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Jt Comm J Qual Patient Saf. 2010 Mar;36(3):126-32.

Interruptions and multitasking in nursing care.

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University of Michigan, Ann Arbor, Michigan, USA.



The environment surrounding registered nurses (RNs) has been described as fast-paced and unpredictable, and nurses' cognitive load as exceptionally heavy. Studies of interruptions and multitasking in health care are limited, and most have focused on physicians. The extent and type of interruptions and multitasking of nurses, as well as patient errors, were studied using a natural-setting observational field design. The study was conducted in seven patient care units in two Midwestern hospitals--an academic medical center and a community-based teaching hospital.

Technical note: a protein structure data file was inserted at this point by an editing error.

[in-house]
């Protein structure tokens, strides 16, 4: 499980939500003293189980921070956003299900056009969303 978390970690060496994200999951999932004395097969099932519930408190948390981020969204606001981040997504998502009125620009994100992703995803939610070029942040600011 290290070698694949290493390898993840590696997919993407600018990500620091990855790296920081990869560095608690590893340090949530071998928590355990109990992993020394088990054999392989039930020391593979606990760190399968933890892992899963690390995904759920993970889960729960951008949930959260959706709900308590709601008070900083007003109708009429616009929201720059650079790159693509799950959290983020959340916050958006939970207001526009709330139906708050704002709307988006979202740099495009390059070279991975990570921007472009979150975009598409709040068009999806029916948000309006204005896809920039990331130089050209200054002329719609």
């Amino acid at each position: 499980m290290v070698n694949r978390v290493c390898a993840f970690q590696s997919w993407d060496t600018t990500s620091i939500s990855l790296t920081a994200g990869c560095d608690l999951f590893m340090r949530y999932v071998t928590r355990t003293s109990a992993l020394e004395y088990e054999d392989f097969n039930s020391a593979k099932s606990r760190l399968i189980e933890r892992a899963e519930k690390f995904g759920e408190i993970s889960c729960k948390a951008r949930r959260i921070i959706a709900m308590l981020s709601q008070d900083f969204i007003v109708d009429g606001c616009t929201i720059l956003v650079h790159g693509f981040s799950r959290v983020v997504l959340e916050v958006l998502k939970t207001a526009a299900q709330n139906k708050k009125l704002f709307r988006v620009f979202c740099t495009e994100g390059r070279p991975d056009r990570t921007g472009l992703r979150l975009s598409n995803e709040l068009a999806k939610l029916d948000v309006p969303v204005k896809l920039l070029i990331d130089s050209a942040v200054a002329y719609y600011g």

A total of 35 nurses were observed for four-hour periods of time by experienced clinical nurses, who underwent training until they reached an interrater reliability of 0.90.


In the 36 RN observations (total, 136 hours) 3,441 events were captured. There were a total of 1,354 interruptions, 46 hours of multitasking, and 200 errors. Nurses were interrupted 10 times per hour, or 1 interruption per 6 minutes. However, RNs in one of the hospitals had significantly more interruptions--1 interruption every 4 1/2 minutes in Hospital 1 (versus 1 every 13.3 minutes in Hospital 2). Nurses were observed to be multitasking 34% of the time (range, 23%- 41%). Overall, the error rate was 1.5 per hour (1.02 per hour in Hospital 1 and 1.89 per hour in Hospital 2). Although there was no significant relationship between interruptions, multitasking, and patient errors, the results of this study show that nurses' work environment is complex and error prone.


RNs observed in both hospitals and on all patient care units experienced a high level of discontinuity in the execution of their work. Although nurses manage interruptions and multitasking well, the potential for errors is present, and strategies to decrease interruptions are needed.

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